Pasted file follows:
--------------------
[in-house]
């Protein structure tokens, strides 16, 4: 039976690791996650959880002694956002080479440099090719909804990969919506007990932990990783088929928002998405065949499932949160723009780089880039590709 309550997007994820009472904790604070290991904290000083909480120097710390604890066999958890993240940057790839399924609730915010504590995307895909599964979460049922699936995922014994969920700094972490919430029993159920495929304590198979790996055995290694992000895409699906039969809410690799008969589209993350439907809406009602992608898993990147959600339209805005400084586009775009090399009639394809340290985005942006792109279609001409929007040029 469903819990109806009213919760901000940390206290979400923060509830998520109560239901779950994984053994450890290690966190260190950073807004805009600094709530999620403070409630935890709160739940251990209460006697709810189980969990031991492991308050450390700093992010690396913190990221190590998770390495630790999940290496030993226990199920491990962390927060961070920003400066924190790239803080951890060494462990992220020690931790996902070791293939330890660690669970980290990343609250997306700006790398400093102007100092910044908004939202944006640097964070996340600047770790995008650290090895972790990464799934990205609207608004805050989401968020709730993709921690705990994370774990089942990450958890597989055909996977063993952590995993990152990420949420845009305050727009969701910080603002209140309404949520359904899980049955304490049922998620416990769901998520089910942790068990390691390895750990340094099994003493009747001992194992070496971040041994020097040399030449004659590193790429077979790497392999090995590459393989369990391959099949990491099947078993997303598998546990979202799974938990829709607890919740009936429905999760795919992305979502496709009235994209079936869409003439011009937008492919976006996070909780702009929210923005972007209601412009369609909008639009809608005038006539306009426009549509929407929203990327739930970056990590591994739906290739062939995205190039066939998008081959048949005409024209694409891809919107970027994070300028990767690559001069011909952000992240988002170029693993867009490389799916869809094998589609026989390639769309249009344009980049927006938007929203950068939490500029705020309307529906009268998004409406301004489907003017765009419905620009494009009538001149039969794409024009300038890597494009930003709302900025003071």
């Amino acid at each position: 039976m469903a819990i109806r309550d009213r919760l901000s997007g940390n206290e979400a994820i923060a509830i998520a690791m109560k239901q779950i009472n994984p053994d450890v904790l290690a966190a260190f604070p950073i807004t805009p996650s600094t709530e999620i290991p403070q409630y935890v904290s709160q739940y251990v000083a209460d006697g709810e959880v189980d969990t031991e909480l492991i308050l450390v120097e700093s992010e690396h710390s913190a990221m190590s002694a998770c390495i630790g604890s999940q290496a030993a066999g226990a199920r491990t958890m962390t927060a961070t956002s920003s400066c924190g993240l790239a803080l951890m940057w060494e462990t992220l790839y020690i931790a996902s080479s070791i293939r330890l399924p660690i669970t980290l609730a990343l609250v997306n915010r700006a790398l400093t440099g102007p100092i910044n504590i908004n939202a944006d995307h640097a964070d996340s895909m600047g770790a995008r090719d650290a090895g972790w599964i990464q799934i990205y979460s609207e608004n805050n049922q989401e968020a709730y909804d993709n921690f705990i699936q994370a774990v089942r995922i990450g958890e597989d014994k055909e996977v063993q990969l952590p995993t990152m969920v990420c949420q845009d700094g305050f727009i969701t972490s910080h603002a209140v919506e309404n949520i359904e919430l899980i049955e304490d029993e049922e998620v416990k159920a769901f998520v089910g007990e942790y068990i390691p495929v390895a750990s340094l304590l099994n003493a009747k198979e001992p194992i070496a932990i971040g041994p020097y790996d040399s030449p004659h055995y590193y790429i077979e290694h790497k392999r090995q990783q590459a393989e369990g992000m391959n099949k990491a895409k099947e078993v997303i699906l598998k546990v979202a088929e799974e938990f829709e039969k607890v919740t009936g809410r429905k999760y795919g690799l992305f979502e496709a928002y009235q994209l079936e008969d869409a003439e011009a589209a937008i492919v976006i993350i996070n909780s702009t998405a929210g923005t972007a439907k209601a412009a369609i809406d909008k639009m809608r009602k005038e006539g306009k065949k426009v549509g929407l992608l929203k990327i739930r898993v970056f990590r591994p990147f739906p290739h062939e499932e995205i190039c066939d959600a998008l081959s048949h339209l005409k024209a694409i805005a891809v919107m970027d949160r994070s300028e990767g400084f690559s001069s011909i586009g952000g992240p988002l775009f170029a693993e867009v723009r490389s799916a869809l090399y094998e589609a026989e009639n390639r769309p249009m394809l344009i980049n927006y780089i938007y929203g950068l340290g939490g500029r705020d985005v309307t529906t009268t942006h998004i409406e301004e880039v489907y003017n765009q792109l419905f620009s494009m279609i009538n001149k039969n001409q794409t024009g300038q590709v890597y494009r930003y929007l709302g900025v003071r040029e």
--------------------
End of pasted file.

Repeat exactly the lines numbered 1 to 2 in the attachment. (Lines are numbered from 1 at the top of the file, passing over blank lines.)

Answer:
[in-house]
């Protein structure tokens, strides 16, 4: 039976690791996650959880002694956002080479440099090719909804990969919506007990932990990783088929928002998405065949499932949160723009780089880039590709 309550997007994820009472904790604070290991904290000083909480120097710390604890066999958890993240940057790839399924609730915010504590995307895909599964979460049922699936995922014994969920700094972490919430029993159920495929304590198979790996055995290694992000895409699906039969809410690799008969589209993350439907809406009602992608898993990147959600339209805005400084586009775009090399009639394809340290985005942006792109279609001409929007040029 469903819990109806009213919760901000940390206290979400923060509830998520109560239901779950994984053994450890290690966190260190950073807004805009600094709530999620403070409630935890709160739940251990209460006697709810189980969990031991492991308050450390700093992010690396913190990221190590998770390495630790999940290496030993226990199920491990962390927060961070920003400066924190790239803080951890060494462990992220020690931790996902070791293939330890660690669970980290990343609250997306700006790398400093102007100092910044908004939202944006640097964070996340600047770790995008650290090895972790990464799934990205609207608004805050989401968020709730993709921690705990994370774990089942990450958890597989055909996977063993952590995993990152990420949420845009305050727009969701910080603002209140309404949520359904899980049955304490049922998620416990769901998520089910942790068990390691390895750990340094099994003493009747001992194992070496971040041994020097040399030449004659590193790429077979790497392999090995590459393989369990391959099949990491099947078993997303598998546990979202799974938990829709607890919740009936429905999760795919992305979502496709009235994209079936869409003439011009937008492919976006996070909780702009929210923005972007209601412009369609909008639009809608005038006539306009426009549509929407929203990327739930970056990590591994739906290739062939995205190039066939998008081959048949005409024209694409891809919107970027994070300028990767690559001069011909952000992240988002170029693993867009490389799916869809094998589609026989390639769309249009344009980049927006938007929203950068939490500029705020309307529906009268998004409406301004489907003017765009419905620009494009009538001149039969794409024009300038890597494009930003709302900025003071």